Esto Perpetua: Fra Paolo Sarpi
Blood everywhere, the dagger in his ear
so far it lodged in his other cheek,
the surgeon’s pliers pulled it like a tooth
Agnosio stylum Curiae Romanae –
Fra Paolo Sarpi punned, he knew the stylus/
the style of the Roman Curia.
One of I Giovanni, austere, devout,
he rose in the Servite order, believed
that church authority derives from states.
When Venice tried two priests for murder, said
the Church must ask permission to build churches
and banished the troublesome Jesuits,
Sarpi argued the Venetian case:
the pope was bishop of Rome, his power Peter’s,
no more. Infallible in faith alone.
The city would ignore Rome’s interdict.
A modest boy, nicknamed La Sposa.,
he loved the world and so he studied it—
discovering the valves in human veins
that move the blood, how light dilates
the pupils of the eye, and fathering,
as Galileo said, the telescope.
The only thing that frightened him was air,
being of St. Alban’s opinion, that air
is predatory, especially hurtful when
the spirits are most employed. He sat at his desk
fenced in a castle of paper about his chair
and over his head for protection. Twice more
the Curia would try to kill him, fail.
Excommunicated, he celebrated
mass as always. His last words were esto
perpetua—Venice would live on.
The Horses of Saint Mark, also known as the Triumphal Quadriga.
They’re here to say, Time’s up! So goes one reason
in this snaking line of explanations
as if in flight from the final Detonation.
Another is rapine, ruthlessness, the agony
of Byzantium rent by soldiers and by coups,
wildfire dropping magnificence to its knees,
Venetians stealing off with what they chose—
the horses, icons, caskets, marble shafts.
Less visibly, the bodies of Lucia, Paul
the Martyr, Anastasius, Simeon.
The Holy Shroud, a shinbone of St. Paul,
the Virgin’s hair. The statue now Theodore
on the Piazzetta. And still another version
in which barbarous Franks appear, melting down
Byzantium’s pagan gods and monstrances,
gold and silver art in fluid ruin.
They let Venetians curate the arts of Byzance,
while they mint coin pay their debt: nine tons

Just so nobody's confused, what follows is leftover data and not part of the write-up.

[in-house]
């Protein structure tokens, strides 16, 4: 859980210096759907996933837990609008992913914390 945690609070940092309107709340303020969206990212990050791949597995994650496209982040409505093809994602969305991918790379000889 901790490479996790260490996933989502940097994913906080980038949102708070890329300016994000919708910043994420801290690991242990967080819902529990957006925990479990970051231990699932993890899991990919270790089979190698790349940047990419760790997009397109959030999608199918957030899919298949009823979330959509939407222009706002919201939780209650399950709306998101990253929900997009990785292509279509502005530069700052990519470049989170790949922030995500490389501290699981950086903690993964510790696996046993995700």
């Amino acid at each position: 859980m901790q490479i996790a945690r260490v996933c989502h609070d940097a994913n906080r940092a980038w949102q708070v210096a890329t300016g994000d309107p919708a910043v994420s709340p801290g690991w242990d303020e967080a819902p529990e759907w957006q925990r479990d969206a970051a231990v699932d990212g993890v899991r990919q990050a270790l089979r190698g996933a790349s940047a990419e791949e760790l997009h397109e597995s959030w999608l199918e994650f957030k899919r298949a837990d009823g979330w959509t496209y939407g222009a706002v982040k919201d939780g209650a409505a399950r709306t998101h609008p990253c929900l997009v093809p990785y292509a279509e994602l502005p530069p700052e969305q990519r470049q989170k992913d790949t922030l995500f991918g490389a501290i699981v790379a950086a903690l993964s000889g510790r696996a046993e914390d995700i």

of silver, owed to Venice, on contract for
supplies and ships for thirty thousand men,
supplies and ships for their five thousand horses.
For what? The Franks were going on crusade,
were Egypt bound, to sever Saladin’s
supply lines. Venice would open Muslim trade.
But they’d failed to muster all the men and coin
they’d promised. Venice let them stew in flies
and the Lido’s heat for nine months while they thought.
Agreed to sail for spoils, lest Venice die.
But Frankish knights were keen to clear the slate
so when Alexius Angelus appeared
to raise an army that would wrest throne
of Byzance from his father’s murderers,
and promised them such fortunes they could earn,
they jumped. Venice was unsure—to harm
their trading partners did their city harm
but Frankish debt could bankrupt them. So the boy
Franks thought God’s manna was enthroned. His word
was soon proved meaningless, devalued by
his councils. There was a coup. The boy was dead.
Venetians and Franks were ex-communicated
by the Pope for their assault on other Christians.
The celebrated horses were translocated
as an edifying end-of-history lesson.
The Church of State
in San Zanipolo, also known as San Giovanni e San Paolo, Venice.
It’s Niccolò Orsini, large as life,
the condottiere warhorsed on the wall—
he has defeated the League of Cambrai and looks
down the side aisle, across the nave, to where
St. Catherine’s left foot’s at rest.
His wooden horse ungilded plods ahead
to the skin of Marcantonio Bragadin
conquered at Famagusta. Magnanimous,
the model patrician when promised safe surrender.
He died before the skinner reached his waist.
His well-tanned skin was stuffed and mounted for
the Sultan. Diplomacy returned what rests
here with 25 doges, admirals, the Bellinis.
God’s grace, they say, we thrive, we’re all for one,
in One, and for that great and good.
Outside is Colleoni, armored astride
a surging horse, a skillful violence
in its artful three-point stance, the haggard face
and torque of the man, the horse’s vigilance
and large equine scrotum, the silky coglioni
dangling there. A Verrocchio commission,
the condottiere gave it to the city
on condition that it sit in St. Mark’s Square.
The Scuola Grande is the one San Marco near.
Robert McNamara has published three books of poetry, and over the last thirty years his poems have appeared widely in journals and anthologies, most recently in the anthologies The Sorrow Psalms: A Book of Twentieth Century Elegy (Iowa, 2006) and The Book of Irish-American Poetry: From the Eighteenth Century to the Present (Notre Dame, 2007). He translated with the author a selection of the poems of the contemporary Bengali poet, Sarat Kumar Mukhopadhyay, published as The Cat Under the Stairs by Eastern Washington University Press in fall of 2008.